When the first episode of House of Cards was transmitted, on the 18th of November 1990, it was perfect timing since Margaret Thatcher had announced her resignation as Prime Minister earlier the same week.
Michael Dobbs’ novel House of Cards, published in 1989, tells the story of a completely unscrupulous politician, Francis Urquhart, who manages to lie, cheat and murder his way to the position of Prime Minister following Mrs Thatcher’s departure.
Dobbs had held a senior position in the Conservative Party, so there’s very much a ring of truth to his writing. And although it was highly topical twenty-five years ago, it’s hardly dated at all – indeed, its theme of power-hungry and amoral politicians is probably just as relevant in 2015 as it was back then.
Andrew Davies adapted Dobbs novel and made several key changes. One difference was the twisted relationship between Urquhart and Mattie (in the novel they only meet a few times and are never intimate). Davies decided that “Mattie can have an affair with Urquhart, and let’s make it kinky, she can call him Daddy when they’re doing it.”
By far the greatest change was the ending. In Dobbs’ novel, Urquhart commits suicide after being confronted with evidence of his crimes. It’s a neat, moral ending but Davies decided to do something arguably more realistic, which led the way open for an intriguing sequel.
Dominating the four episodes was Ian Richardson as Francis Urquhart. Richardson had already many notable credits to his name (such as Tinker, Tailor, Soldier, Spy and Porterhouse Blue) but the House of Cards trilogy would prove to be his signature role. In another change from Dobbs’ novel, Davies chose to have Urquhart make numerous asides to the audience. This breaking of the fourth wall (an unusual dramatic device in modern drama) was a masterstroke as it gave Richardson an incredible amount of scope to directly share his innermost thoughts and feelings.
Episode one opens with Urquhart mourning the departure of Mrs Thatcher (albeit with a faint ironical smile). “Nothing lasts forever. Even the longest, most glittering reign must come to an end some day.”
But who could replace her? As Urquhart says, there’s plenty of contenders and he gives us a brief summation of each of them. Lord Bilsborough (“Too old and too familiar. Tainted by a thousand shabby deals”). Michael Samuels (“Too young. And too clever). Patrick Woolton (“Bit of a lout. Bit of a bully-boy”). Henry Collingridge (“The people’s favourite. A well-meaning fool. No background and no bottom”).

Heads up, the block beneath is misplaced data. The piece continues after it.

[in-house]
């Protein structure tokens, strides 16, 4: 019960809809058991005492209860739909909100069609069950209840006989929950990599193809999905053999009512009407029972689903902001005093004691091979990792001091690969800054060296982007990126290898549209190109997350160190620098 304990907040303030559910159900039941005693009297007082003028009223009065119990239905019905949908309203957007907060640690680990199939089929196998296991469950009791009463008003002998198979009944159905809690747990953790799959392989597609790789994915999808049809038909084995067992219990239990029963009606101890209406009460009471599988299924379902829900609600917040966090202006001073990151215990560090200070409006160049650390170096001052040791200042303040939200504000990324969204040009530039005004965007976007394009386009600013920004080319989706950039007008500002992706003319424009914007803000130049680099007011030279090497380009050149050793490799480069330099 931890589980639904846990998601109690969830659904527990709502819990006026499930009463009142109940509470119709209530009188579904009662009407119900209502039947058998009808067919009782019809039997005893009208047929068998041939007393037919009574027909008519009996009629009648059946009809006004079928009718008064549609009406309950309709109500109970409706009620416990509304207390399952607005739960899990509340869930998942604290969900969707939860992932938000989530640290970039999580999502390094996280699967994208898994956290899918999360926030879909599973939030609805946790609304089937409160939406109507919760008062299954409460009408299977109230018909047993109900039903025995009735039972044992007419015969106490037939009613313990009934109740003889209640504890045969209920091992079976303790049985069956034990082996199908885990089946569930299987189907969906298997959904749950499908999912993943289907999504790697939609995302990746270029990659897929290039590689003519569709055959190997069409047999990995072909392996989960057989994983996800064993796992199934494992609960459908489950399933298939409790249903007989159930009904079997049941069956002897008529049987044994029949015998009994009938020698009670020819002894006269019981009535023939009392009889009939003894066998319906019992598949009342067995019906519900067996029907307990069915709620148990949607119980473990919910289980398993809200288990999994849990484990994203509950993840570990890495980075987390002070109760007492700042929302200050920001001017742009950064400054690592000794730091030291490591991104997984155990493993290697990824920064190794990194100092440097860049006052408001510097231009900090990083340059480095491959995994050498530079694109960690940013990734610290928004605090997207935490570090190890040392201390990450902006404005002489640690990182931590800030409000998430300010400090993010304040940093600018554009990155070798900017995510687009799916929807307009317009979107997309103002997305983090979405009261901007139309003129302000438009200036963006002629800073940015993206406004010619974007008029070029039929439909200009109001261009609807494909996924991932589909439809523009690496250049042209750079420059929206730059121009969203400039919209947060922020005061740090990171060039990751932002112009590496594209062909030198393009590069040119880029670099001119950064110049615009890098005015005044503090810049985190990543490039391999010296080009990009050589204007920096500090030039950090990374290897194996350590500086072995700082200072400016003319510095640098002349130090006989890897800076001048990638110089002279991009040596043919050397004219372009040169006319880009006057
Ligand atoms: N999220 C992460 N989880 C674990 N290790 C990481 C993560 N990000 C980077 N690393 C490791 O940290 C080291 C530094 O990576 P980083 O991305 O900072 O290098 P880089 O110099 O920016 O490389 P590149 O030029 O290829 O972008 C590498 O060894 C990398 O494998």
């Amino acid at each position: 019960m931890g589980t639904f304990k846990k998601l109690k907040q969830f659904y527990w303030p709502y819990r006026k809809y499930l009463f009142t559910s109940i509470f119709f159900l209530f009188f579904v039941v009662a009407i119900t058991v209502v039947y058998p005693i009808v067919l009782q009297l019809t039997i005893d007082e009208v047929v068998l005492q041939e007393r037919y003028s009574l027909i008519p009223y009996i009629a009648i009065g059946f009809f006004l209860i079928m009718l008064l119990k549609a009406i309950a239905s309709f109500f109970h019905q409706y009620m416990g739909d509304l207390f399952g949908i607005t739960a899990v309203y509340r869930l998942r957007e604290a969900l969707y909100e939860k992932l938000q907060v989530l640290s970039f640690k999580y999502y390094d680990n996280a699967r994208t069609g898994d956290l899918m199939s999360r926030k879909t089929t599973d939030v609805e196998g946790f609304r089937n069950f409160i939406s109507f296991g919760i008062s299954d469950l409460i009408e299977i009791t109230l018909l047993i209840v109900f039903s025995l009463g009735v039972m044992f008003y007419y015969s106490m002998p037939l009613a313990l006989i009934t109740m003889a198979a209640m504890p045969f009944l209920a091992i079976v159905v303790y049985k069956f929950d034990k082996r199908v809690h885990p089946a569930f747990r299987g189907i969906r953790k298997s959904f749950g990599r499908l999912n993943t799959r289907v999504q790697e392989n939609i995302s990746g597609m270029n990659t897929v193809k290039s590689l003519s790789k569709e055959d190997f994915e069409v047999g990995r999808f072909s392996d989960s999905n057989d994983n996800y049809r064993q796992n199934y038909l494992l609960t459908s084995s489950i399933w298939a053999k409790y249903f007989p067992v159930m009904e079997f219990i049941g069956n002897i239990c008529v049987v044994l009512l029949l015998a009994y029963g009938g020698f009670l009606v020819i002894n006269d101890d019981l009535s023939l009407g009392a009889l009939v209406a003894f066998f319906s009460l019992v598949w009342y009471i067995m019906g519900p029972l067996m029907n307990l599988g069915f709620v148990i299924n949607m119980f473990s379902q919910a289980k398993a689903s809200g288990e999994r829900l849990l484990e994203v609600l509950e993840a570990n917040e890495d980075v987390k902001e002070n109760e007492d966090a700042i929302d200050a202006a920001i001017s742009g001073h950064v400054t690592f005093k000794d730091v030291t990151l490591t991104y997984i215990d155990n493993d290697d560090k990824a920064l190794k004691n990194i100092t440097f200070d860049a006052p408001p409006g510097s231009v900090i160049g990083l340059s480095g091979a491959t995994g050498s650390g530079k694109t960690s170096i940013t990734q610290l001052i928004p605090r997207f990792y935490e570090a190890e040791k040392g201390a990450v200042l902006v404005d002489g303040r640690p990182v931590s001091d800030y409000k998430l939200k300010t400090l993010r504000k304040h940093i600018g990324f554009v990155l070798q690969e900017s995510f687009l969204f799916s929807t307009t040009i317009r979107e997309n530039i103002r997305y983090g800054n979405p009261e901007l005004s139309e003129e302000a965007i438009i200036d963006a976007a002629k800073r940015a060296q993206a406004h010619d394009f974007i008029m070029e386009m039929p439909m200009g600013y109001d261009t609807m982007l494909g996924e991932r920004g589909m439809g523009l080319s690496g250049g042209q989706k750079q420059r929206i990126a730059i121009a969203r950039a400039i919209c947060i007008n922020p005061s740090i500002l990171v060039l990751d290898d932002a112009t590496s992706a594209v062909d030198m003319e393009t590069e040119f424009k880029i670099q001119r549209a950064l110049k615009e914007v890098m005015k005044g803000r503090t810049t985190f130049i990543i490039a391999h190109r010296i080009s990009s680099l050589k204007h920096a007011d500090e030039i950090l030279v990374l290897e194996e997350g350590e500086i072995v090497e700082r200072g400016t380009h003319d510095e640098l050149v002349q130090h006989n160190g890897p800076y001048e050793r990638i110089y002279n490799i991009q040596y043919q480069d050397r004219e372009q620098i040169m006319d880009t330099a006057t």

What’s absolutely clear is that, at this time, Urquhart has no thoughts about the job himself. He’s content to serve and after Collingridge wins both the election as party leader and the General Election (although with a greatly reduced majority) he looks forward to the senior cabinet position he was promised.
But Collingridge (David Lyon) tells him that he’s much more valuable to the party if he remains as Chief Whip. This snub is the motivating factor in convincing Urquhart that Collingridge should go and that he would make a much better PM. But he still requires a push from his wife, Elizabeth (Diane Fletcher), before he starts to scheme in earnest.
This is another change from the novel, as Mrs Urquhart is a much more central figure in Andrew Davies’ adaptation. And just as Davies drew on Jacobean Theatre to craft Urquhart’s asides to the audience, it’s clear to see how Elizabeth acts as a Lady Macbeth figure, urging her initially unsure husband on the path to absolute power.
That same night, he’s visited by Mattie Storin (Susannah Harker), a young journalist working for the Chronicle. She’s desperate to know the thinking behind Collingridge’s lack of cabinet reappointments following the election and hopes that Urquhart will explain the reason why. Harker is perfect as the ingenuous Mattie who Urquhart instantly realises can be manipulated to serve his own ends.
The pupil/master feeling is enhanced thanks to the way Paul Seed shot their initial meeting in Urquhart’s study. For part of the scene, Richardson is standing whilst Harker remains seated. This means that Mattie has to constantly look up to Urquhart, placing her in a subservient position (this simple staging helps to instantly establish his dominance over her).
After he’s fed Mattie some misinformation, Urquhart begins to manipulate all those around him who may be useful. They include the charming, but unstable cocaine addict Roger O’Neill (a lovely, twitchy performance by Miles Anderson) as well as the Prime Minister’s drunken brother Charles (a typically fine turn from James Villiers).
Other key characters who will figure in the story later on are also introduced, such as Urquhart’s number two, Tim Stamper (Colin Jeavons). He’s got little to do in this one, but Jeavons is always so watchable (observe the slight hurt on his face when Urquhart asks him to step out of the office when Roger O’Neill enters. It’s the smallest of moments, but it helps, even this early on, to sell the idea that his loyalty may be called into question one day).
Before this, they both enjoy dressing down a rather pathetic MP called Stoat (Raymond Mason). After Urquhart tells Stoat that he’s been able to persuade the police not to proceed, he goes on to say that “if you must use whores, for God’s sake go to a decent knocking-shop where they understand the meaning of discretion. Stamper will give you a list if you don’t know any yourself.” After the unfortunate Stoat has left, Stamper says that “if I had a dog like that, I’d shoot it.”
Thanks to a system of embarrassing leaks engineered by Urquhart, Collingridge begins to feel the pressure. And all the time Urquhart continues to pretend to be his most loyal supporter. He reckons that one more scandal should finish him off – maybe a nice, juicy financial one which involves his brother?